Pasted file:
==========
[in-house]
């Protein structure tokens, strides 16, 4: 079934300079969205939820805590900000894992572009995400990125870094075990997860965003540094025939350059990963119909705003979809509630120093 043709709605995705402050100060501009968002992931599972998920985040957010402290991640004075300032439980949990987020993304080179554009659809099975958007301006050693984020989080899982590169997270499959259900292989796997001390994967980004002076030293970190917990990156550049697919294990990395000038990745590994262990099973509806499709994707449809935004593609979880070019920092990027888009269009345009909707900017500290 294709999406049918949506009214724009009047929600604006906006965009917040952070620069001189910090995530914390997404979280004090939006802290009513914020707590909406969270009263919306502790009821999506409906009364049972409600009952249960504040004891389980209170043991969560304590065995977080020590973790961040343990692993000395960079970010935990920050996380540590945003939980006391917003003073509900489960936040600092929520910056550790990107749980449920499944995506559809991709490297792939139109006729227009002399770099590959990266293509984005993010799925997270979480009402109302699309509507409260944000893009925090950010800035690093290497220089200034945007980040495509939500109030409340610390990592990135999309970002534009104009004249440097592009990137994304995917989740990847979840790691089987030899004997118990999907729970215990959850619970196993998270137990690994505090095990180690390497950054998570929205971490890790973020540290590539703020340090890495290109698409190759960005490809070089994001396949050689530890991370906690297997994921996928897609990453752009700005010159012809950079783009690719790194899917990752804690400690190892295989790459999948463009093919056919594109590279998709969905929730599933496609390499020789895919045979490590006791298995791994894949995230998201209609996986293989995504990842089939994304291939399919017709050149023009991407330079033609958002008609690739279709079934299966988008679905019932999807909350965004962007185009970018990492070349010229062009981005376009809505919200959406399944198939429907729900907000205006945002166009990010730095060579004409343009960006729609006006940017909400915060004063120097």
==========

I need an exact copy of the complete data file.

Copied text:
[in-house]
């Protein structure tokens, strides 16, 4: 079934300079969205939820805590900000894992572009995400990125870094075990997860965003540094025939350059990963119909705003979809509630120093 043709709605995705402050100060501009968002992931599972998920985040957010402290991640004075300032439980949990987020993304080179554009659809099975958007301006050693984020989080899982590169997270499959259900292989796997001390994967980004002076030293970190917990990156550049697919294990990395000038990745590994262990099973509806499709994707449809935004593609979880070019920092990027888009269009345009909707900017500290 294709999406049918949506009214724009009047929600604006906006965009917040952070620069001189910090995530914390997404979280004090939006802290009513914020707590909406969270009263919306502790009821999506409906009364049972409600009952249960504040004891389980209170043991969560304590065995977080020590973790961040343990692993000395960079970010935990920050996380540590945003939980006391917003003073509900489960936040600092929520910056550790990107749980449920499944995506559809991709490297792939139109006729227009002399770099590959990266293509984005993010799925997270979480009402109302699309509507409260944000893009925090950010800035690093290497220089200034945007980040495509939500109030409340610390990592990135999309970002534009104009004249440097592009990137994304995917989740990847979840790691089987030899004997118990999907729970215990959850619970196993998270137990690994505090095990180690390497950054998570929205971490890790973020540290590539703020340090890495290109698409190759960005490809070089994001396949050689530890991370906690297997994921996928897609990453752009700005010159012809950079783009690719790194899917990752804690400690190892295989790459999948463009093919056919594109590279998709969905929730599933496609390499020789895919045979490590006791298995791994894949995230998201209609996986293989995504990842089939994304291939399919017709050149023009991407330079033609958002008609690739279709079934299966988008679905019932999807909350965004962007185009970018990492070349010229062009981005376009809505919200959406399944198939429907729900907000205006945002166009990010730095060579004409343009960006729609006006940017909400915060004063120097």